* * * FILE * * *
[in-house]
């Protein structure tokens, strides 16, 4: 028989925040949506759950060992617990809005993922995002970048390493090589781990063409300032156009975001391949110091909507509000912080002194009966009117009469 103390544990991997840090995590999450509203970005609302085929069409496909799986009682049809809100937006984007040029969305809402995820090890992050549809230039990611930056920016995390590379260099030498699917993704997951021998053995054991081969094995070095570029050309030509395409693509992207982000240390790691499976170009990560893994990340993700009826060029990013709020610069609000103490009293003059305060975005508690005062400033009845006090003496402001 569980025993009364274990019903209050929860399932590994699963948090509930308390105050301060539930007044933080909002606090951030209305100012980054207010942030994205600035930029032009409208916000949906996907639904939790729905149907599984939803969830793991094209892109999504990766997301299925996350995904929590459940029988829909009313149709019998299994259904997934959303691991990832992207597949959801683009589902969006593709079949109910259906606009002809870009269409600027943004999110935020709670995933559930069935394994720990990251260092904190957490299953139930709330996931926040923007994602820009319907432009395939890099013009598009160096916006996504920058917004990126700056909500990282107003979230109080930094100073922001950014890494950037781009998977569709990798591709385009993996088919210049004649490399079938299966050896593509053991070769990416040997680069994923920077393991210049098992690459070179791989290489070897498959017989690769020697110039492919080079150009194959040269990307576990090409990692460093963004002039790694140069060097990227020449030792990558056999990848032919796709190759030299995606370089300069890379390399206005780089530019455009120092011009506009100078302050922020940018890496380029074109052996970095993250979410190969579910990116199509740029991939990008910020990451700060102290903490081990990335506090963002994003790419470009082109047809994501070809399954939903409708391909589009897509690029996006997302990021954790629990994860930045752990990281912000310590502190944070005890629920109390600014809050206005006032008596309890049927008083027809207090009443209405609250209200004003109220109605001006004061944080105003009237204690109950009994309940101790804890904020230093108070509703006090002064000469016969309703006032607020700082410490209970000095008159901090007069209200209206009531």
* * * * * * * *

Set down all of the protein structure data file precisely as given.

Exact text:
[in-house]
């Protein structure tokens, strides 16, 4: 028989925040949506759950060992617990809005993922995002970048390493090589781990063409300032156009975001391949110091909507509000912080002194009966009117009469 103390544990991997840090995590999450509203970005609302085929069409496909799986009682049809809100937006984007040029969305809402995820090890992050549809230039990611930056920016995390590379260099030498699917993704997951021998053995054991081969094995070095570029050309030509395409693509992207982000240390790691499976170009990560893994990340993700009826060029990013709020610069609000103490009293003059305060975005508690005062400033009845006090003496402001 569980025993009364274990019903209050929860399932590994699963948090509930308390105050301060539930007044933080909002606090951030209305100012980054207010942030994205600035930029032009409208916000949906996907639904939790729905149907599984939803969830793991094209892109999504990766997301299925996350995904929590459940029988829909009313149709019998299994259904997934959303691991990832992207597949959801683009589902969006593709079949109910259906606009002809870009269409600027943004999110935020709670995933559930069935394994720990990251260092904190957490299953139930709330996931926040923007994602820009319907432009395939890099013009598009160096916006996504920058917004990126700056909500990282107003979230109080930094100073922001950014890494950037781009998977569709990798591709385009993996088919210049004649490399079938299966050896593509053991070769990416040997680069994923920077393991210049098992690459070179791989290489070897498959017989690769020697110039492919080079150009194959040269990307576990090409990692460093963004002039790694140069060097990227020449030792990558056999990848032919796709190759030299995606370089300069890379390399206005780089530019455009120092011009506009100078302050922020940018890496380029074109052996970095993250979410190969579910990116199509740029991939990008910020990451700060102290903490081990990335506090963002994003790419470009082109047809994501070809399954939903409708391909589009897509690029996006997302990021954790629990994860930045752990990281912000310590502190944070005890629920109390600014809050206005006032008596309890049927008083027809207090009443209405609250209200004003109220109605001006004061944080105003009237204690109950009994309940101790804890904020230093108070509703006090002064000469016969309703006032607020700082410490209970000095008159901090007069209200209206009531």